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March 29, 2007

Myles Brand


BOB WILLIAMS: Good afternoon, ladies and gentlemen. Welcome to NCAA president Myles Brand's Final Four press conference.
We'll begin with some comments from Dr. Brand and then open it up for questions.
DR. MYLES BRAND: Thank you all especially for coming. I appreciate that. I also want to make it very clear and I want to thank Atlanta, the Georgia Dome, and particularly the local organizing committee. They've done a tremendous job. Dome looks great. Looks like we're going to have a terrific tournament. The local organizing committee has done a remarkably good job.
We don't expect less from them. They're very experienced, very good at it. We want to thank them and compliment them for the superb work they've done.
We're looking forward to a terrific tournament. It's really a national tournament in terms of who's playing. Very competitive teams. I expect all three games to be hard-fought. I'm looking forward to that.
I want to make a few comments in addition to the games themselves, and that is about academic reform, an issue that I think you all know I've been very much concerned about from the beginning of my tenure.
We are still in the middle of academic reform. We're making some progress, but there remains some very serious challenges, as well. The trends are upward in all sports, including basketball. Perhaps the most interesting, positive trend recently to understand is that African American Division I male basketball players, who make up 56% of the Division I teams, are improving their academic performance and graduating at higher rates.
Presently, African American basketball players are graduating at 42%, which is five points better than African American males in the general student body. That's using the federal rate, which is the lower rate that does not count transfers.
It was not too long ago, perhaps a decade or less, in which the rate for African American male basketball players was 35%. That is an increase, whereas the general student body has not increased, the African America male basketball players have.
Overall, when you take into account transfers, and we consider that a far more accurate way of counting graduate rates, for all of Division I men's basketball, the graduate success rate now is 59%.
Again, with regard to African Americans alone, the reason they are doing better is in part because of the support that the institutions are providing to them, but also because they're coming in with better academic credentials.
For example, the African American male basketball players are coming in with a mean average SAT score of 914. But the general student body, African American males, are coming in with a mean score of 868. The basketball players are actually coming into school better prepared at this point.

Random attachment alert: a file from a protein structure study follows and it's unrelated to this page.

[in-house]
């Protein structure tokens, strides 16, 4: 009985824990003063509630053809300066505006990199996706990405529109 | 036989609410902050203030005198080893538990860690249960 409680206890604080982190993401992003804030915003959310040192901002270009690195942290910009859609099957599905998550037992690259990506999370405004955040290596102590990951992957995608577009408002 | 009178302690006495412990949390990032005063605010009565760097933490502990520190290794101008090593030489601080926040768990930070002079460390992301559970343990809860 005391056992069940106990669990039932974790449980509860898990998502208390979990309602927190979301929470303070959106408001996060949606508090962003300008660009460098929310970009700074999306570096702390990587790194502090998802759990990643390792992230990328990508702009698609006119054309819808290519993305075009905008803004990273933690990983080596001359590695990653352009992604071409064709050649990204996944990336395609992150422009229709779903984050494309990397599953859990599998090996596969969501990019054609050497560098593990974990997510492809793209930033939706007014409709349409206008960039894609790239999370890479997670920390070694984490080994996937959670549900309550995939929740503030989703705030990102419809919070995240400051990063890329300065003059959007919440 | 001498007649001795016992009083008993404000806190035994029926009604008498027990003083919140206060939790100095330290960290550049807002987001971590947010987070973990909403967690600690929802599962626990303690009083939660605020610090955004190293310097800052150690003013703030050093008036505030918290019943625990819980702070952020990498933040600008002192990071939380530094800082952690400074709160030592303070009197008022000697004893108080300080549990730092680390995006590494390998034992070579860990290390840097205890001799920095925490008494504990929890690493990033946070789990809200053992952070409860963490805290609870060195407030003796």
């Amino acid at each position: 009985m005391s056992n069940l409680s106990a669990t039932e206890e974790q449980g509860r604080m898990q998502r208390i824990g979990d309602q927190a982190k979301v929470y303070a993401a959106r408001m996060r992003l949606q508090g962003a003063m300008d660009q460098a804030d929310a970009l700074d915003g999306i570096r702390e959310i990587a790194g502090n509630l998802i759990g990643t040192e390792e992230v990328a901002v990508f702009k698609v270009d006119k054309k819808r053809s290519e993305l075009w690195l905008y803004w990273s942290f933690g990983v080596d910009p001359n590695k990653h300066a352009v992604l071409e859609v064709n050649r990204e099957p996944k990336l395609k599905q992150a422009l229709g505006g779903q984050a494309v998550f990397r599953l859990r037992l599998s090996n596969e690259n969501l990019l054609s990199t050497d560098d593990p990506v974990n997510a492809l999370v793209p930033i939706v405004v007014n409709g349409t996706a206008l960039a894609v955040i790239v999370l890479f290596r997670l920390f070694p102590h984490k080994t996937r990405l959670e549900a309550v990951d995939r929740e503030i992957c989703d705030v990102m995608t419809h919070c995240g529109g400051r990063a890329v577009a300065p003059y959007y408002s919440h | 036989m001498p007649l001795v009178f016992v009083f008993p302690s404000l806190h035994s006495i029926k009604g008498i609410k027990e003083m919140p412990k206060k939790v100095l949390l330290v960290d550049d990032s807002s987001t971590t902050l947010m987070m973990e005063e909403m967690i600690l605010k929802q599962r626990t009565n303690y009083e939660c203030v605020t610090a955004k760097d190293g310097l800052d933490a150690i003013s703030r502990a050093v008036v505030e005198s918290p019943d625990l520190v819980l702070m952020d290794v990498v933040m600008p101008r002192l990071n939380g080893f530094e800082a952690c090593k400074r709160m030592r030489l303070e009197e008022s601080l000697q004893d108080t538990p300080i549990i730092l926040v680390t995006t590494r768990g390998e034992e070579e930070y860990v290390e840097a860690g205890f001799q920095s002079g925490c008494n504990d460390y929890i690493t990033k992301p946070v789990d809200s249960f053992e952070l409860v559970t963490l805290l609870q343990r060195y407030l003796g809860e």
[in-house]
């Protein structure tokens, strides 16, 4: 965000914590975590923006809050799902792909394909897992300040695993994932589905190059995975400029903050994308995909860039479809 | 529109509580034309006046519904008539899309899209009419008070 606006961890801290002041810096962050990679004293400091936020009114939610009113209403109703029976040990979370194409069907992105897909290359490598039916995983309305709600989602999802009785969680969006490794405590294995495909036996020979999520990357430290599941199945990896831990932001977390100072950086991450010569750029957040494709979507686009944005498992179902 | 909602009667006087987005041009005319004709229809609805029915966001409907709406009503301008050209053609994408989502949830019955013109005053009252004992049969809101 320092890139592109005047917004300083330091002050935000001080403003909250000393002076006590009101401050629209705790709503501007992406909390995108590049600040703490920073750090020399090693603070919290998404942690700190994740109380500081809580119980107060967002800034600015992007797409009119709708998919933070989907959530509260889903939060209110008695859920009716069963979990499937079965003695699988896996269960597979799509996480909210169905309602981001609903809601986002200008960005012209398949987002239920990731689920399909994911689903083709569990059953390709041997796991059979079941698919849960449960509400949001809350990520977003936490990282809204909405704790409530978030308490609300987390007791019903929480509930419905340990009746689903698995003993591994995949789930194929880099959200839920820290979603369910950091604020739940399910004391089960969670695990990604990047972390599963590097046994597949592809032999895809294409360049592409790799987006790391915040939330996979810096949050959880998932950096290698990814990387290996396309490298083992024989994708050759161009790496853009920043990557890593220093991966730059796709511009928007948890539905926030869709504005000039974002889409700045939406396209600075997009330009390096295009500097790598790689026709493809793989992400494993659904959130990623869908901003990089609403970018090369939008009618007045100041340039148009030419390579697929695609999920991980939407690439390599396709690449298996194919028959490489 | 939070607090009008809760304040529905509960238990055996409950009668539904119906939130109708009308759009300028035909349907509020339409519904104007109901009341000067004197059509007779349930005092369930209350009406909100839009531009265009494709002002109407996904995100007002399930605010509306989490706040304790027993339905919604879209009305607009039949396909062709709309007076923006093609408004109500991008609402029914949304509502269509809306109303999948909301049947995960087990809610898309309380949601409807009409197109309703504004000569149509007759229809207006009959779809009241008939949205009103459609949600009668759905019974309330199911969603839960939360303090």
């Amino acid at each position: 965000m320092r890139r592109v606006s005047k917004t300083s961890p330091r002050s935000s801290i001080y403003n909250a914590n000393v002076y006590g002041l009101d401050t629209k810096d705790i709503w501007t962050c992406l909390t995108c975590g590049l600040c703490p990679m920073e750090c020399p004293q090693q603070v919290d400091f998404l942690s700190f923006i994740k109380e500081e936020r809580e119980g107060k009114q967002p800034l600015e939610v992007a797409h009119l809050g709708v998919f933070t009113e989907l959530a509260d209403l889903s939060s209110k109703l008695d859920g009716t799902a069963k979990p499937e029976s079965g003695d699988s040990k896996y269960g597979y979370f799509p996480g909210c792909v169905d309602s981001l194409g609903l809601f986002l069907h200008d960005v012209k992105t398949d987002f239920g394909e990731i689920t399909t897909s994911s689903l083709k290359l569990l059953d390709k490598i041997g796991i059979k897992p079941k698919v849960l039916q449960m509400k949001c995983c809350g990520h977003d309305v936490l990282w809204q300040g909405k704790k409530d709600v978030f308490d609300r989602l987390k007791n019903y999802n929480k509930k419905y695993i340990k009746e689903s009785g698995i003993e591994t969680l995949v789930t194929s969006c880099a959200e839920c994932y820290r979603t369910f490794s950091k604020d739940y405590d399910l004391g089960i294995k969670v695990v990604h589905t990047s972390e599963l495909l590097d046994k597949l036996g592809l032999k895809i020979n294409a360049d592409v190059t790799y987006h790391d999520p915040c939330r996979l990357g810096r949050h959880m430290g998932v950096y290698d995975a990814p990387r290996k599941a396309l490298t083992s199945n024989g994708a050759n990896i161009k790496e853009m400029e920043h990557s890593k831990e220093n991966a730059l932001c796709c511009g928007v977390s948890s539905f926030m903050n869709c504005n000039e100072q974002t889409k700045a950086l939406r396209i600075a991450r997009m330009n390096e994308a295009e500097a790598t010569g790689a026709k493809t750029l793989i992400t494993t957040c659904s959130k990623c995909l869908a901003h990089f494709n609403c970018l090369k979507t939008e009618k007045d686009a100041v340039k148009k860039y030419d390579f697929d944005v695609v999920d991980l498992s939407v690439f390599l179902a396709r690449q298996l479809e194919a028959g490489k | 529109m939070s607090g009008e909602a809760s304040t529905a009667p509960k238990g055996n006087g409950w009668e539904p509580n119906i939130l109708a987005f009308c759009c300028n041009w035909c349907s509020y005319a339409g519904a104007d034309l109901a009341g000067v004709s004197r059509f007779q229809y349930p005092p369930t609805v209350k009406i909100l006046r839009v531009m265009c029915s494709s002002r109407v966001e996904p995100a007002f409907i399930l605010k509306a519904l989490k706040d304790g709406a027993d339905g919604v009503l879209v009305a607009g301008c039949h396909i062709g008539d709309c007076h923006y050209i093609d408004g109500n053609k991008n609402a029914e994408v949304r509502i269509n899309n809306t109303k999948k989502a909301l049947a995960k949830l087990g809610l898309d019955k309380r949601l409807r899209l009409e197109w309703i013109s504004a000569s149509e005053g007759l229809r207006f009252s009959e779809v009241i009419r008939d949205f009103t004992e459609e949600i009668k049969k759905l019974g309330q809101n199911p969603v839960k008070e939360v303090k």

It is clearly true that African American male basketball players are graduating at a lower rate than white basketball players, and that is a reflection of the fact that African American males in general are graduating considerably below what the white population is. That's a general problem that our universities haven't resolved. I know many universities are working on that, but there's a lot to be done.
But the basketball players are doing better than the general population in that situation.
It doesn't mean that all our problems are solved, despite this good news, by a longshot. We're now in our third year of data collection for the APR, the academic performance rate. Some of our teams are doing well. Florida has a graduation success rate of 100%. Georgetown has a graduation success rate of 64. Ohio State, 38. UCLA 44. We have some successes there and some areas for improvement.
All four schools have APRs greater than 900, which is what we look for for the so-called break point for historical penalties, with Georgetown having a 963 APR.
This coming year, the first time the rule is in effect that student-athletes who are academically ineligible and want to transfer to another university cannot do so and receive a scholarship unless they leave the first university while academically eligible. That's an important change that we put into effect.
What that means, is say a student-athlete, whether it's basketball or any other sport, cannot decide the second semester that they're not going to go to class, but yet think they'll just go to another institution, whether it's for more playing time or whatever reason, and blow off the classes in the first institution. If you're not academically eligible, you're not eligible for a scholarship to that second institution.
We continue not just in basketball but in a number of other sports to still want to make sure that our student-athletes are successful. I think a good part of the issue focuses around how well-prepared they are coming into our universities. The NCAA has begun to look at that more and more in various ways.